North’s leader can expect warm Seoul welcome

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North’s leader can expect warm Seoul welcome

Though it remains unclear if or when North Korean leader Kim Jong-un will make good on his promise made last September to visit Seoul, he may be surprised by a warm welcome already being readied by pro-Pyongyang civic groups.

On Sunday, as temperatures dropped well below zero, crowds in Daehangno - one of Seoul’s artsiest entertainment districts - gathered to watch a most unusual performance.

In the middle of a square were dozens of youths in military uniforms, half looking North Korean, the other half looking South Korean. The two sides faced off tensely and then suddenly started tap dancing. In their hands were unification flags, possibly the most recognizable symbol of Korean unity.

The event, entitled “100 Youths in a Unification Flag Dance,” was hosted by an organization that calls itself the Seoul Citizens’ Welcome Committee, which was formed late last month to rally support for Kim’s visit.

“We prepared this event to show that youths will lead the way to making the inter-Korean summit in Seoul a ceremony of peace and festivity,” said one of the event’s organizers.

In a major square in the center of Suwon, Gyeonggi, people of all ages took to a soap box on Sunday to deliver speeches welcoming Kim Jong-un to Seoul. Suwon was the latest city in which such speeches were made. The Paektu Praise Committee has held a series of such events in Seoul, Busan, Daegu and Gwangju since last month.

Groups promoting Kim’s possible visit to Seoul are sprouting up across the country. The Korean Progressive Student Alliance and the Baekdu Sentinels have staged rallies all over Seoul since November. The groups use social media to promote their events and have large followings.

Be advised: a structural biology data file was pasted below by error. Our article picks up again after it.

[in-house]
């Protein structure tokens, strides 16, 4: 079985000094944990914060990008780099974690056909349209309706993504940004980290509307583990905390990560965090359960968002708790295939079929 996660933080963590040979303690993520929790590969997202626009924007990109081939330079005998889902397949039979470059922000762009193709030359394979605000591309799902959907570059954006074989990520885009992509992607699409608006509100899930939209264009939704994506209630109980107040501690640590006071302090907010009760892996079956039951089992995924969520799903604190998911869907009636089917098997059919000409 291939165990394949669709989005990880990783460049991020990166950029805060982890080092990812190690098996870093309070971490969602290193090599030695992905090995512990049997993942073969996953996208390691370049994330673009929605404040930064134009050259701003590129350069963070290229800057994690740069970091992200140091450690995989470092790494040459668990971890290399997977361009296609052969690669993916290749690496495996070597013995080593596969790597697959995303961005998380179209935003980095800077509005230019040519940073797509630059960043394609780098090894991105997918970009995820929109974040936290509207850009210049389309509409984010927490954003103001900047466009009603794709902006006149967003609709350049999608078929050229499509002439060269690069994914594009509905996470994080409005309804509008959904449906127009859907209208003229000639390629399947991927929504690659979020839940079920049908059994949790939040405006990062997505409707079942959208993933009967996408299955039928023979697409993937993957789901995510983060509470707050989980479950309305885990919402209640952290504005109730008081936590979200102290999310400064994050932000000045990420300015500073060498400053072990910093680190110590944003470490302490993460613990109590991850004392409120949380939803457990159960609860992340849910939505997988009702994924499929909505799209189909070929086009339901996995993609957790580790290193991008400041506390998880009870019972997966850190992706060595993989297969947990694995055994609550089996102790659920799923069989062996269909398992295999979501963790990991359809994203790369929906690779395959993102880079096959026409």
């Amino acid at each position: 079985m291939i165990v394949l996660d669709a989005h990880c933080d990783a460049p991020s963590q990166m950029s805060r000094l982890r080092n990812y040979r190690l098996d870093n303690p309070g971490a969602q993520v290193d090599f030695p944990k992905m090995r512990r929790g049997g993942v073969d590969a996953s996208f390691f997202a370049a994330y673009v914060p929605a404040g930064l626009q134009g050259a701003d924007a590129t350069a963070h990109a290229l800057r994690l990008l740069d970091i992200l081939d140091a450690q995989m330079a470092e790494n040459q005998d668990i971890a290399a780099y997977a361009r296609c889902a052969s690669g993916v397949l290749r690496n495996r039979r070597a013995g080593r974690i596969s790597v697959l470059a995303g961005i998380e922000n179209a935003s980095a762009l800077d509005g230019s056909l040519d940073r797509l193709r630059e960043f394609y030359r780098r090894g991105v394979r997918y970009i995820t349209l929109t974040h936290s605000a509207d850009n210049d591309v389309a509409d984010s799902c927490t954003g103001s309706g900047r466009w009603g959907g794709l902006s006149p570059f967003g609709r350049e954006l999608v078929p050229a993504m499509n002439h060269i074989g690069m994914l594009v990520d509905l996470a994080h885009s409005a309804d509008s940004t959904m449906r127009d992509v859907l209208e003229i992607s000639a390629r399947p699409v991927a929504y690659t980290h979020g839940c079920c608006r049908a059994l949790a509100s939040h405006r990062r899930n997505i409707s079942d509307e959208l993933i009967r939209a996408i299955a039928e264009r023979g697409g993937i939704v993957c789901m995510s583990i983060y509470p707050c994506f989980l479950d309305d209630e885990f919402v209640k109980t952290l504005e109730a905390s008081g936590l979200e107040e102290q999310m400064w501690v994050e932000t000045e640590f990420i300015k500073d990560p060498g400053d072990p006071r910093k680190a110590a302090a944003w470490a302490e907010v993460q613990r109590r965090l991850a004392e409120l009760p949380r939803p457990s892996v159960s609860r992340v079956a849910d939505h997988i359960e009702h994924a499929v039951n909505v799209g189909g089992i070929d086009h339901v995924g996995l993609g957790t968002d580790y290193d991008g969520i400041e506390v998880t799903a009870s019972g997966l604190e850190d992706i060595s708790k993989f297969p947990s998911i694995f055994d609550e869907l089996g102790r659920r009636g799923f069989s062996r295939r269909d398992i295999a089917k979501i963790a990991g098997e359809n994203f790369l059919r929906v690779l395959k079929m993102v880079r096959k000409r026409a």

The Paektu Praise Committee coordinates many of the smaller groups. It is now an umbrella organization for 13 other organizations including the Korean Progressive Student Alliance and the intriguingly named Group to Greet a Great Man, in reference to Kim Jong-un. The last group has received a lot of attention recently. Last week, the group’s head, a 35-year-old pro-Pyongyang activist named Kim Soo-geun, led its members in the chant “I love the Communist Party” - a twist on an old anti-communist slogan taught to elementary school students in South Korea’s authoritarian past.

The public has mixed reactions to such fulsome praise for the totalitarian leader of what remains South Korea’s primary military foe. But Kim Soo-geun - a former politician belonging to the far left Unified Progressive Party (UPP) - only made matters worse for himself last week when he came on a KBS TV show hosted by a well-known progressive entertainer and called Kim Jong-un a modest and able leader.

South Korea’s controversial National Security Act forbids any form of behavior or speech in favor of the North Korean regime, and many left-leaning groups want it repealed.

Yoo Dong-ryul, a former researcher at the Korean National Police University and head of the right-leaning Korea Institute of Liberal Democracy, said such groups are run by people linked to the now-disbanded UPP, a party that was dominated by leftists who made no secret of their affinity for the North.

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